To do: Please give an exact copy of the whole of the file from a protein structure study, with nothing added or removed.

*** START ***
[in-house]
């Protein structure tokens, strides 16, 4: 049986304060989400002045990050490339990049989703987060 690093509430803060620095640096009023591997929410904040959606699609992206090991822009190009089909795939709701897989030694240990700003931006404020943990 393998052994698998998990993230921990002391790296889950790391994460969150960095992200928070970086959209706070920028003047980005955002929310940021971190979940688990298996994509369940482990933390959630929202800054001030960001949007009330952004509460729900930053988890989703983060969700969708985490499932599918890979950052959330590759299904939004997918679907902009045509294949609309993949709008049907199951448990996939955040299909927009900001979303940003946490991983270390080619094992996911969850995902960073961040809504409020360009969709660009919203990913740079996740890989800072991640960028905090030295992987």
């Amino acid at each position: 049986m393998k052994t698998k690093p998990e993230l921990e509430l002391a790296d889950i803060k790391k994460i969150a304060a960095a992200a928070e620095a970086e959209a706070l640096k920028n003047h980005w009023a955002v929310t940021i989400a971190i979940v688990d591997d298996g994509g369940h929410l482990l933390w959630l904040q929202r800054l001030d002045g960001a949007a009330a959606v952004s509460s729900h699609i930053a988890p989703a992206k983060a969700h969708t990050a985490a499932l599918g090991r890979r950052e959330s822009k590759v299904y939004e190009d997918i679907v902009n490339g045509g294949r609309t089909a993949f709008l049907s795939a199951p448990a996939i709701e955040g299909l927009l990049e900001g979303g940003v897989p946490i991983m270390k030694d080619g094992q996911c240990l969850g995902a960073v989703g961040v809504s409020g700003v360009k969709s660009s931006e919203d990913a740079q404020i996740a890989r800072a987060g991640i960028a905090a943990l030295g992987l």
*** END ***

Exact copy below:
[in-house]
């Protein structure tokens, strides 16, 4: 049986304060989400002045990050490339990049989703987060 690093509430803060620095640096009023591997929410904040959606699609992206090991822009190009089909795939709701897989030694240990700003931006404020943990 393998052994698998998990993230921990002391790296889950790391994460969150960095992200928070970086959209706070920028003047980005955002929310940021971190979940688990298996994509369940482990933390959630929202800054001030960001949007009330952004509460729900930053988890989703983060969700969708985490499932599918890979950052959330590759299904939004997918679907902009045509294949609309993949709008049907199951448990996939955040299909927009900001979303940003946490991983270390080619094992996911969850995902960073961040809504409020360009969709660009919203990913740079996740890989800072991640960028905090030295992987």
């Amino acid at each position: 049986m393998k052994t698998k690093p998990e993230l921990e509430l002391a790296d889950i803060k790391k994460i969150a304060a960095a992200a928070e620095a970086e959209a706070l640096k920028n003047h980005w009023a955002v929310t940021i989400a971190i979940v688990d591997d298996g994509g369940h929410l482990l933390w959630l904040q929202r800054l001030d002045g960001a949007a009330a959606v952004s509460s729900h699609i930053a988890p989703a992206k983060a969700h969708t990050a985490a499932l599918g090991r890979r950052e959330s822009k590759v299904y939004e190009d997918i679907v902009n490339g045509g294949r609309t089909a993949f709008l049907s795939a199951p448990a996939i709701e955040g299909l927009l990049e900001g979303g940003v897989p946490i991983m270390k030694d080619g094992q996911c240990l969850g995902a960073v989703g961040v809504s409020g700003v360009k969709s660009s931006e919203d990913a740079q404020i996740a890989r800072a987060g991640i960028a905090a943990l030295g992987l």